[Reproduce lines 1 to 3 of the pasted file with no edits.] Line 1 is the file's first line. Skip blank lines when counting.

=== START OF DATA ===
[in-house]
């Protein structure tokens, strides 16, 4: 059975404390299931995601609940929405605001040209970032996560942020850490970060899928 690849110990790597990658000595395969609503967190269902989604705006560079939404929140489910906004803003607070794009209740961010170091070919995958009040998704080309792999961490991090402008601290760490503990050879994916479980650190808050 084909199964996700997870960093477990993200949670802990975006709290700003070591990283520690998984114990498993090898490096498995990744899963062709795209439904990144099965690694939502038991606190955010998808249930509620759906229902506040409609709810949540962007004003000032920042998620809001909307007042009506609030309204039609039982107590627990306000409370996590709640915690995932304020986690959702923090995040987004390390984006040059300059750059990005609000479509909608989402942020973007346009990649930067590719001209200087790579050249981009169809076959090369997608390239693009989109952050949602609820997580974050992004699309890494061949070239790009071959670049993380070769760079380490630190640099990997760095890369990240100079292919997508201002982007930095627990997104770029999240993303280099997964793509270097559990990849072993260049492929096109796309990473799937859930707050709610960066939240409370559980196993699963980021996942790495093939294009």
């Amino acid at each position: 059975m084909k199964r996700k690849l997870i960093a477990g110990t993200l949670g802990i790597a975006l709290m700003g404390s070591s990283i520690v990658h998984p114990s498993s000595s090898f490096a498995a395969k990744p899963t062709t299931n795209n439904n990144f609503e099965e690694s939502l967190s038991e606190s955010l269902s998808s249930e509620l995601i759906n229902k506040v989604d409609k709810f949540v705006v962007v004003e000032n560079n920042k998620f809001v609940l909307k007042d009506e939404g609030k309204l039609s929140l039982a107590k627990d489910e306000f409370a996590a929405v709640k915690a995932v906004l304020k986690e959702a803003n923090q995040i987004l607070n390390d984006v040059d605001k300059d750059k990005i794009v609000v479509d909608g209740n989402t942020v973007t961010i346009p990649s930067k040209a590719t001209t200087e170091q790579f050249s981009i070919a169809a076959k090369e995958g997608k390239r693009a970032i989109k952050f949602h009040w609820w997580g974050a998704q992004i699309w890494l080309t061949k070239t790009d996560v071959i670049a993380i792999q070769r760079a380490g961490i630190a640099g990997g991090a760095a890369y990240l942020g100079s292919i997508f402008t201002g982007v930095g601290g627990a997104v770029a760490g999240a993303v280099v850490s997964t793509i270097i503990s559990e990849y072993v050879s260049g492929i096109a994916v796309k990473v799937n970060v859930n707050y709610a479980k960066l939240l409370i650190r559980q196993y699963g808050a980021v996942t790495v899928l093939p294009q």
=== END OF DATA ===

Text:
[in-house]
């Protein structure tokens, strides 16, 4: 059975404390299931995601609940929405605001040209970032996560942020850490970060899928 690849110990790597990658000595395969609503967190269902989604705006560079939404929140489910906004803003607070794009209740961010170091070919995958009040998704080309792999961490991090402008601290760490503990050879994916479980650190808050 084909199964996700997870960093477990993200949670802990975006709290700003070591990283520690998984114990498993090898490096498995990744899963062709795209439904990144099965690694939502038991606190955010998808249930509620759906229902506040409609709810949540962007004003000032920042998620809001909307007042009506609030309204039609039982107590627990306000409370996590709640915690995932304020986690959702923090995040987004390390984006040059300059750059990005609000479509909608989402942020973007346009990649930067590719001209200087790579050249981009169809076959090369997608390239693009989109952050949602609820997580974050992004699309890494061949070239790009071959670049993380070769760079380490630190640099990997760095890369990240100079292919997508201002982007930095627990997104770029999240993303280099997964793509270097559990990849072993260049492929096109796309990473799937859930707050709610960066939240409370559980196993699963980021996942790495093939294009």
């Amino acid at each position: 059975m084909k199964r996700k690849l997870i960093a477990g110990t993200l949670g802990i790597a975006l709290m700003g404390s070591s990283i520690v990658h998984p114990s498993s000595s090898f490096a498995a395969k990744p899963t062709t299931n795209n439904n990144f609503e099965e690694s939502l967190s038991e606190s955010l269902s998808s249930e509620l995601i759906n229902k506040v989604d409609k709810f949540v705006v962007v004003e000032n560079n920042k998620f809001v609940l909307k007042d009506e939404g609030k309204l039609s929140l039982a107590k627990d489910e306000f409370a996590a929405v709640k915690a995932v906004l304020k986690e959702a803003n923090q995040i987004l607070n390390d984006v040059d605001k300059d750059k990005i794009v609000v479509d909608g209740n989402t942020v973007t961010i346009p990649s930067k040209a590719t001209t200087e170091q790579f050249s981009i070919a169809a076959k090369e995958g997608k390239r693009a970032i989109k952050f949602h009040w609820w997580g974050a998704q992004i699309w890494l080309t061949k070239t790009d996560v071959i670049a993380i792999q070769r760079a380490g961490i630190a640099g990997g991090a760095a890369y990240l942020g100079s292919i997508f402008t201002g982007v930095g601290g627990a997104v770029a760490g999240a993303v280099v850490s997964t793509i270097i503990s559990e990849y072993v050879s260049g492929i096109a994916v796309k990473v799937n970060v859930n707050y709610a479980k960066l939240l409370i650190r559980q196993y699963g808050a980021v996942t790495v899928l093939p294009q």